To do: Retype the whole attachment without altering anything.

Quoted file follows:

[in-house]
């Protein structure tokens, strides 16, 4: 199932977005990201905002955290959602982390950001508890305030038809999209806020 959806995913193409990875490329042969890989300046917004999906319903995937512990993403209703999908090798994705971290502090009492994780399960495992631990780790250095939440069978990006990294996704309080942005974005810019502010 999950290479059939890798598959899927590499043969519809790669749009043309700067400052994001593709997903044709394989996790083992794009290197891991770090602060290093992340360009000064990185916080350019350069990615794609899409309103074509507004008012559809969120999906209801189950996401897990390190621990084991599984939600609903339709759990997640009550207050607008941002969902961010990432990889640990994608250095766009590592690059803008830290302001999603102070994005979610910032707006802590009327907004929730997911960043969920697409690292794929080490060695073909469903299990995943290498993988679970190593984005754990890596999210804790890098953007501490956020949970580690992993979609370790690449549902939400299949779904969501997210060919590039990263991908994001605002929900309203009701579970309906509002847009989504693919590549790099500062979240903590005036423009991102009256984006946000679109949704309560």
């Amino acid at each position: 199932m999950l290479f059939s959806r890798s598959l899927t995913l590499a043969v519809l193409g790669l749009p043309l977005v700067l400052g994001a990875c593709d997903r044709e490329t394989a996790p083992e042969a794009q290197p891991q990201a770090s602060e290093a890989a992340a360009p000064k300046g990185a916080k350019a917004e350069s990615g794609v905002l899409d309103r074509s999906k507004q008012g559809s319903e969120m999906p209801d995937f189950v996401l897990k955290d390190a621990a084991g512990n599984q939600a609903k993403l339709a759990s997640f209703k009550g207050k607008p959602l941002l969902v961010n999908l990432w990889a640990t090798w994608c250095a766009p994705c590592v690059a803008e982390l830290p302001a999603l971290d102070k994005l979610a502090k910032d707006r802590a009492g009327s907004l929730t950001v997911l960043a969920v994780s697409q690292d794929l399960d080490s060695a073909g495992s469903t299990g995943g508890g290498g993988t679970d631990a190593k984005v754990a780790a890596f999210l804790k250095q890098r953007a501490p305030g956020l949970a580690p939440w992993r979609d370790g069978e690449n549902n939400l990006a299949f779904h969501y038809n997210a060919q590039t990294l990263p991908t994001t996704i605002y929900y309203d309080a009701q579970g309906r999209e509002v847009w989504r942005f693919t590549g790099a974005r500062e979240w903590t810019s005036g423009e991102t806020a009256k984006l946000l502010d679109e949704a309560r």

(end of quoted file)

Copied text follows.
[in-house]
């Protein structure tokens, strides 16, 4: 199932977005990201905002955290959602982390950001508890305030038809999209806020 959806995913193409990875490329042969890989300046917004999906319903995937512990993403209703999908090798994705971290502090009492994780399960495992631990780790250095939440069978990006990294996704309080942005974005810019502010 999950290479059939890798598959899927590499043969519809790669749009043309700067400052994001593709997903044709394989996790083992794009290197891991770090602060290093992340360009000064990185916080350019350069990615794609899409309103074509507004008012559809969120999906209801189950996401897990390190621990084991599984939600609903339709759990997640009550207050607008941002969902961010990432990889640990994608250095766009590592690059803008830290302001999603102070994005979610910032707006802590009327907004929730997911960043969920697409690292794929080490060695073909469903299990995943290498993988679970190593984005754990890596999210804790890098953007501490956020949970580690992993979609370790690449549902939400299949779904969501997210060919590039990263991908994001605002929900309203009701579970309906509002847009989504693919590549790099500062979240903590005036423009991102009256984006946000679109949704309560």
């Amino acid at each position: 199932m999950l290479f059939s959806r890798s598959l899927t995913l590499a043969v519809l193409g790669l749009p043309l977005v700067l400052g994001a990875c593709d997903r044709e490329t394989a996790p083992e042969a794009q290197p891991q990201a770090s602060e290093a890989a992340a360009p000064k300046g990185a916080k350019a917004e350069s990615g794609v905002l899409d309103r074509s999906k507004q008012g559809s319903e969120m999906p209801d995937f189950v996401l897990k955290d390190a621990a084991g512990n599984q939600a609903k993403l339709a759990s997640f209703k009550g207050k607008p959602l941002l969902v961010n999908l990432w990889a640990t090798w994608c250095a766009p994705c590592v690059a803008e982390l830290p302001a999603l971290d102070k994005l979610a502090k910032d707006r802590a009492g009327s907004l929730t950001v997911l960043a969920v994780s697409q690292d794929l399960d080490s060695a073909g495992s469903t299990g995943g508890g290498g993988t679970d631990a190593k984005v754990a780790a890596f999210l804790k250095q890098r953007a501490p305030g956020l949970a580690p939440w992993r979609d370790g069978e690449n549902n939400l990006a299949f779904h969501y038809n997210a060919q590039t990294l990263p991908t994001t996704i605002y929900y309203d309080a009701q579970g309906r999209e509002v847009w989504r942005f693919t590549g790099a974005r500062e979240w903590t810019s005036g423009e991102t806020a009256k984006l946000l502010d679109e949704a309560r």